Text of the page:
Untangle doesn’t ship with any components pre-installed but its recommended package installs over a dozen applications and services including: web filter; virus blocker; spam blocker; bandwidth control; application control; captive portal; WAN balancer; and a firewall among others. Some of the applications that Untangle doesn’t install are the ad blocker, intrusion prevention and web cache. Also unlike the other distros, some of the Untangle applications are paid-for options that only install a 14-day trial version.

Verdict

  • IPFire: 5/5
  • OPNsense: 5/5
  • pfSense: 5/5
  • Sophos UTM: 5/5
  • Untangle NG Firewall: 3/5

While servers require more involvement and active maintenance, some aspects of the installation process are, in fact, streamlined, i.e. a server distro is designed to take over an entire hard disk which eradicates the need to define partitions. The firewall distros in this roundup go to great lengths to help you mould the installation as per your network configuration. All of them use browser-based interfaces that can be used to monitor and modify the various components of the firewall. 

Having a graphical interface is crucial as a technologically sound base isn’t enough by itself, since a convoluted or illogically arranged management interface will have a direct bearing on a distro’s usability and prevent users from getting the most out of it.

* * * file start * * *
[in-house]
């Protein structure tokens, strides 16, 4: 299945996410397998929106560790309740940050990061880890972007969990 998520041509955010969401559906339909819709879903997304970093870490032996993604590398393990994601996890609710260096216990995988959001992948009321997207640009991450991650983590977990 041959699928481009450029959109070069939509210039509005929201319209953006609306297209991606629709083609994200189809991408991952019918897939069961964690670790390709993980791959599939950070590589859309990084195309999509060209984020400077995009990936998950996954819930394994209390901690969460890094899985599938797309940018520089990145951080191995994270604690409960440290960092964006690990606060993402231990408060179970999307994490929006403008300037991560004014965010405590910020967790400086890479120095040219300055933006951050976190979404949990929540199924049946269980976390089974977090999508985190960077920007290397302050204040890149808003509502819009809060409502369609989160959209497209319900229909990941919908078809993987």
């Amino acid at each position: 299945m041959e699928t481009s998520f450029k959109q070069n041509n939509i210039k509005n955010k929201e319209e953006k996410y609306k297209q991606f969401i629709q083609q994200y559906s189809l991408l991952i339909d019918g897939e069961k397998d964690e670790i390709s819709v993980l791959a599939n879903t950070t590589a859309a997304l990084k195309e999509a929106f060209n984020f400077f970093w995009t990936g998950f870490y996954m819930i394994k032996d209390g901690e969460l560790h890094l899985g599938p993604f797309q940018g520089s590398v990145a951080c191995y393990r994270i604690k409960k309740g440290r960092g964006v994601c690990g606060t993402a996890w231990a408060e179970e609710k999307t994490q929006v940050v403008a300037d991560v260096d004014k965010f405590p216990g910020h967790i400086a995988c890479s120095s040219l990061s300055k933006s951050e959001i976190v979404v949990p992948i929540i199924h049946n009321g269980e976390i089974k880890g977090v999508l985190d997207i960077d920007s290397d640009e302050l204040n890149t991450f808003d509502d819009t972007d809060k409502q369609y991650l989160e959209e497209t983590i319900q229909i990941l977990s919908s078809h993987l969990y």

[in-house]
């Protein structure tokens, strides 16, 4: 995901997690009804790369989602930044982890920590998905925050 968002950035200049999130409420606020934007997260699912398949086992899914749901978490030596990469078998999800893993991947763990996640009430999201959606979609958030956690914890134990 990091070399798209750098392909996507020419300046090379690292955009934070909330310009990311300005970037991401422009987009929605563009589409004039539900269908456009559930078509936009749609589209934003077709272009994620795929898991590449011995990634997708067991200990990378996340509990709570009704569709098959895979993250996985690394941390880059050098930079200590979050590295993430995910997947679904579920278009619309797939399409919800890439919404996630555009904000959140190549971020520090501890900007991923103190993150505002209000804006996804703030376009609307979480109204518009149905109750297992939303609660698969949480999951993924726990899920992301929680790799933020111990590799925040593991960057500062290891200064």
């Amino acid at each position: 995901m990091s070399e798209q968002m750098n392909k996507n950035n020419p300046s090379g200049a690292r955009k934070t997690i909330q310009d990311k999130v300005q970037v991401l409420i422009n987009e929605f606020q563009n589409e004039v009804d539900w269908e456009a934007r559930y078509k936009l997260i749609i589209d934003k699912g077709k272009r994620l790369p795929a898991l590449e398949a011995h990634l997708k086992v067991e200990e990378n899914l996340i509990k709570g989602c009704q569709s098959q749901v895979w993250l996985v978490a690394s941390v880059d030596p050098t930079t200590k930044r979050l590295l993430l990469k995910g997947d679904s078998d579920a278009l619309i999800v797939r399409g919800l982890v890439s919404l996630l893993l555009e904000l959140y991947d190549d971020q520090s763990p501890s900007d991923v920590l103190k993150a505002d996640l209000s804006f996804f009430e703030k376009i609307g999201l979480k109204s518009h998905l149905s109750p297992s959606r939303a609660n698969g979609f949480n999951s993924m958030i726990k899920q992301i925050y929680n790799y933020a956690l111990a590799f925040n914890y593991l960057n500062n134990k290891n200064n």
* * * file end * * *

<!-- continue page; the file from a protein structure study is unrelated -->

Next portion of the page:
We’ll break this slide down into mini-reviews of the deployment experience, starting with…

IPFire

IPFire is written from scratch and has a straightforward installation process. The installer will detect the number of NICs attached to the computer and ask you to assign them to one of the four colour-coded zones. Each of these zones caters to a group of machines that share a common security level. Later on you’ll be asked to assign an IP address to the NIC that’s connected to your internal network and will dole out IP address via DHCP.

Once you’ve installed the distro, fire up its browser-based admin interface which is available on the IP address you assigned to the NIC connected to the local network. Head to the Firewall section in the admin interface to define the rules for the firewall. While the interface is simple to use, it requires some expertise for effective deployment and some time spent with IPFire’s documentation.

Score: 3/5

OPNsense

This distro was forked from pfSense and follows the same straightforward installation procedure. After installation, the distro boots to the command-line dashboard which also includes the address of the browser-based admin console. The admin interface is the one major visible difference between the distro and its progenitor. The interface takes you through a brief set up wizard prompting you for information about your network.

Once it’s rebooted with the right settings, head to the Rules section under Firewall. The rules definition interface is presented logically and includes a switch to display relevant help information to explain the various settings. Similarly, configuring the other components of the firewall distro is also a relatively intuitive process. Since the distro has a vast number of settings, you can enter keywords in the search box at the top of the interface to locate the relevant setting.